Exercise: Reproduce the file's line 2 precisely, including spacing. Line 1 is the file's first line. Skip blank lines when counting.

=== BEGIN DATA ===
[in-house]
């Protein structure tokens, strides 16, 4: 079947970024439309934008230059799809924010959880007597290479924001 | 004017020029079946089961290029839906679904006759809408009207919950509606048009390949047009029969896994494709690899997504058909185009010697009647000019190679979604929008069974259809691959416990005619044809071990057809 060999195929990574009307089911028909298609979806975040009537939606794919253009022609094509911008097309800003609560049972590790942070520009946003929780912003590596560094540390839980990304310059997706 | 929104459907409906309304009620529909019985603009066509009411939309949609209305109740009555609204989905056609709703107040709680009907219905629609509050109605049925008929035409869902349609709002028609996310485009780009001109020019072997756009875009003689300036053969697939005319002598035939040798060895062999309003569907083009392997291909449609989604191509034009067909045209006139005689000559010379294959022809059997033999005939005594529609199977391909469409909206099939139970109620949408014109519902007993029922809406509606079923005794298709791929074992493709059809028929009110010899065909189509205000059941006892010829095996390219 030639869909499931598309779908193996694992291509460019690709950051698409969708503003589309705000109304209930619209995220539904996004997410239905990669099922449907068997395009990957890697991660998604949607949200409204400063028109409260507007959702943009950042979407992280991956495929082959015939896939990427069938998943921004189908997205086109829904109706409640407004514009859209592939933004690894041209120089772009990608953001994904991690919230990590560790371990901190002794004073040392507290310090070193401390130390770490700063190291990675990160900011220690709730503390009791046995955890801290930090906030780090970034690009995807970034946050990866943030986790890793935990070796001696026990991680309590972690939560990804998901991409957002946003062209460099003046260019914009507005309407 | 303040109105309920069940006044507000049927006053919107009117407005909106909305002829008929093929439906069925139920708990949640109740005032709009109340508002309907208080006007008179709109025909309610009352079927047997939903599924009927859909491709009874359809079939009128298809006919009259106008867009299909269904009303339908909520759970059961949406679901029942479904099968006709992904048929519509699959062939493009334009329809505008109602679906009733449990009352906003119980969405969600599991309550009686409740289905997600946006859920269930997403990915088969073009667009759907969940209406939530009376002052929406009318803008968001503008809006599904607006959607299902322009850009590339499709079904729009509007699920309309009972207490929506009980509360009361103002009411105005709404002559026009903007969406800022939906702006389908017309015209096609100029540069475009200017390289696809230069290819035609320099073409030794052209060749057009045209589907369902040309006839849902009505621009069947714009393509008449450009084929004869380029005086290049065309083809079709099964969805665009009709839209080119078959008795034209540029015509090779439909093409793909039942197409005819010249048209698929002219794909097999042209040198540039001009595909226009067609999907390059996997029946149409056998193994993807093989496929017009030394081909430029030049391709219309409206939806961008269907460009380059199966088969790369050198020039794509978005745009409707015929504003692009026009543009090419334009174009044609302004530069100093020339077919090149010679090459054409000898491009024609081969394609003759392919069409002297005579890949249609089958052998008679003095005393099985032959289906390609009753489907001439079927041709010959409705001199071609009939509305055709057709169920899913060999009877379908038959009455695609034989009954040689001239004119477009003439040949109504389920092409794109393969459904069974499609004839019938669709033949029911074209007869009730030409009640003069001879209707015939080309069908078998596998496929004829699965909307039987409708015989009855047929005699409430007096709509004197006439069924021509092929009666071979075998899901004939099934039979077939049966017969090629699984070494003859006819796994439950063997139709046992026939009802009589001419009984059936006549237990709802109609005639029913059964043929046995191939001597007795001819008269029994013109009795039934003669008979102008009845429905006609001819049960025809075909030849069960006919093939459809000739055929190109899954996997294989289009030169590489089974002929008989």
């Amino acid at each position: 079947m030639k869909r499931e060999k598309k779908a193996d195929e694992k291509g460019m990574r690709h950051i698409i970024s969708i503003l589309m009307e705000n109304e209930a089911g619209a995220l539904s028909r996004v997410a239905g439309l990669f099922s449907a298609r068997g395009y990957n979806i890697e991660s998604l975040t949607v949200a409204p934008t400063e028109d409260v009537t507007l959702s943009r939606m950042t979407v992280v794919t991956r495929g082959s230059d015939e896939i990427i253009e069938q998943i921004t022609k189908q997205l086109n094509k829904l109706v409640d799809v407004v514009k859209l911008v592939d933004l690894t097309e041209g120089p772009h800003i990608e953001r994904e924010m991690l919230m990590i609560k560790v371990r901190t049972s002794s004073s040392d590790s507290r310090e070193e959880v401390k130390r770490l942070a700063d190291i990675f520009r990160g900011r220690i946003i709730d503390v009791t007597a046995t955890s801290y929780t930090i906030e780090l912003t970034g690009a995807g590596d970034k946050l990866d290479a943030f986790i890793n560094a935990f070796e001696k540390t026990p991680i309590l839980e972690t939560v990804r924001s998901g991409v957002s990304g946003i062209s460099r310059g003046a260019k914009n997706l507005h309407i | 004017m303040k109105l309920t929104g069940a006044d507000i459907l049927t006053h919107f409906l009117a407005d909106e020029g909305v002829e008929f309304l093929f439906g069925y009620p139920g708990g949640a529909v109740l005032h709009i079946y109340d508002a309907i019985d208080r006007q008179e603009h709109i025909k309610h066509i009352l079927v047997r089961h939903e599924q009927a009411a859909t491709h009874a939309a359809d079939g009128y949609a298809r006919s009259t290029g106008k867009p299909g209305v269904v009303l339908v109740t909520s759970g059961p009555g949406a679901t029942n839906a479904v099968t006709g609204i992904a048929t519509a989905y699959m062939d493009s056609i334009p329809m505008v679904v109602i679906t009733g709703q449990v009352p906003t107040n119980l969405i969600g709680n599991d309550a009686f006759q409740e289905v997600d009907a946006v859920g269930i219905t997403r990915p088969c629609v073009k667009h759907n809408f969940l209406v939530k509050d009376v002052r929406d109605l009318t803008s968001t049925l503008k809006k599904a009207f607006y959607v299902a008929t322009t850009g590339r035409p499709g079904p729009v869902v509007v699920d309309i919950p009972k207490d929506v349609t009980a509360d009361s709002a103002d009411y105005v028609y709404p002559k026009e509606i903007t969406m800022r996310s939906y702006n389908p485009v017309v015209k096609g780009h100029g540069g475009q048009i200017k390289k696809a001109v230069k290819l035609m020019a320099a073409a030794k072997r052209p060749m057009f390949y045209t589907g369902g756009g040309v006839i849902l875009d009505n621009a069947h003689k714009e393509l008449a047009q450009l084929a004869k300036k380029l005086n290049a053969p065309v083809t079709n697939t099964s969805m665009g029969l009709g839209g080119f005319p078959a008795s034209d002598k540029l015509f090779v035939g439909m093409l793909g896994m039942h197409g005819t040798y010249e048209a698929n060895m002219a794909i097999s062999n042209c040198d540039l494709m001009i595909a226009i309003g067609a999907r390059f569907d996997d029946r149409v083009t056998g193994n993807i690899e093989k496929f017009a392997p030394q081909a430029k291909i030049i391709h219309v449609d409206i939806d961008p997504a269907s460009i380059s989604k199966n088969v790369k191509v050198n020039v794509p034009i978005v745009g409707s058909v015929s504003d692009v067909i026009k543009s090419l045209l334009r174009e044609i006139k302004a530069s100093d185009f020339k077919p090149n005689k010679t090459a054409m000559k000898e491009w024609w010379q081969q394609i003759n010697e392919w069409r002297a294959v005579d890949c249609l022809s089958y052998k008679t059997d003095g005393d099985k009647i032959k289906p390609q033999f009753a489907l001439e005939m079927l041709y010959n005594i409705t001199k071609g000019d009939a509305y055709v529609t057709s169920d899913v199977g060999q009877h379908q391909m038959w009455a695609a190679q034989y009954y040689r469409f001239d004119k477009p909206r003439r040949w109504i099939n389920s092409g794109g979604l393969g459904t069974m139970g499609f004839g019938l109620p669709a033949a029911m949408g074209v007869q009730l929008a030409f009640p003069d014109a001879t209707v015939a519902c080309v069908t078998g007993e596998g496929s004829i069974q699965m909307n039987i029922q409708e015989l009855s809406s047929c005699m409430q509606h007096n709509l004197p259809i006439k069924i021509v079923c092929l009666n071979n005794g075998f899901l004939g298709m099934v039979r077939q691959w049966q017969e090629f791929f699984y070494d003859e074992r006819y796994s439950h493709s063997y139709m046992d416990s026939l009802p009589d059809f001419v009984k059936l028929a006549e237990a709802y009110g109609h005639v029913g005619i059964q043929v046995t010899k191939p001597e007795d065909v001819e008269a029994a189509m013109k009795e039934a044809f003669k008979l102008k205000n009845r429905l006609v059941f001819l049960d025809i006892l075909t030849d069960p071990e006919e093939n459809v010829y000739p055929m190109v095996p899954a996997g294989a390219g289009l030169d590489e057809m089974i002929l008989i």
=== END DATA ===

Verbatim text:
């Protein structure tokens, strides 16, 4: 079947970024439309934008230059799809924010959880007597290479924001 | 004017020029079946089961290029839906679904006759809408009207919950509606048009390949047009029969896994494709690899997504058909185009010697009647000019190679979604929008069974259809691959416990005619044809071990057809 060999195929990574009307089911028909298609979806975040009537939606794919253009022609094509911008097309800003609560049972590790942070520009946003929780912003590596560094540390839980990304310059997706 | 929104459907409906309304009620529909019985603009066509009411939309949609209305109740009555609204989905056609709703107040709680009907219905629609509050109605049925008929035409869902349609709002028609996310485009780009001109020019072997756009875009003689300036053969697939005319002598035939040798060895062999309003569907083009392997291909449609989604191509034009067909045209006139005689000559010379294959022809059997033999005939005594529609199977391909469409909206099939139970109620949408014109519902007993029922809406509606079923005794298709791929074992493709059809028929009110010899065909189509205000059941006892010829095996390219 030639869909499931598309779908193996694992291509460019690709950051698409969708503003589309705000109304209930619209995220539904996004997410239905990669099922449907068997395009990957890697991660998604949607949200409204400063028109409260507007959702943009950042979407992280991956495929082959015939896939990427069938998943921004189908997205086109829904109706409640407004514009859209592939933004690894041209120089772009990608953001994904991690919230990590560790371990901190002794004073040392507290310090070193401390130390770490700063190291990675990160900011220690709730503390009791046995955890801290930090906030780090970034690009995807970034946050990866943030986790890793935990070796001696026990991680309590972690939560990804998901991409957002946003062209460099003046260019914009507005309407 | 303040109105309920069940006044507000049927006053919107009117407005909106909305002829008929093929439906069925139920708990949640109740005032709009109340508002309907208080006007008179709109025909309610009352079927047997939903599924009927859909491709009874359809079939009128298809006919009259106008867009299909269904009303339908909520759970059961949406679901029942479904099968006709992904048929519509699959062939493009334009329809505008109602679906009733449990009352906003119980969405969600599991309550009686409740289905997600946006859920269930997403990915088969073009667009759907969940209406939530009376002052929406009318803008968001503008809006599904607006959607299902322009850009590339499709079904729009509007699920309309009972207490929506009980509360009361103002009411105005709404002559026009903007969406800022939906702006389908017309015209096609100029540069475009200017390289696809230069290819035609320099073409030794052209060749057009045209589907369902040309006839849902009505621009069947714009393509008449450009084929004869380029005086290049065309083809079709099964969805665009009709839209080119078959008795034209540029015509090779439909093409793909039942197409005819010249048209698929002219794909097999042209040198540039001009595909226009067609999907390059996997029946149409056998193994993807093989496929017009030394081909430029030049391709219309409206939806961008269907460009380059199966088969790369050198020039794509978005745009409707015929504003692009026009543009090419334009174009044609302004530069100093020339077919090149010679090459054409000898491009024609081969394609003759392919069409002297005579890949249609089958052998008679003095005393099985032959289906390609009753489907001439079927041709010959409705001199071609009939509305055709057709169920899913060999009877379908038959009455695609034989009954040689001239004119477009003439040949109504389920092409794109393969459904069974499609004839019938669709033949029911074209007869009730030409009640003069001879209707015939080309069908078998596998496929004829699965909307039987409708015989009855047929005699409430007096709509004197006439069924021509092929009666071979075998899901004939099934039979077939049966017969090629699984070494003859006819796994439950063997139709046992026939009802009589001419009984059936006549237990709802109609005639029913059964043929046995191939001597007795001819008269029994013109009795039934003669008979102008009845429905006609001819049960025809075909030849069960006919093939459809000739055929190109899954996997294989289009030169590489089974002929008989």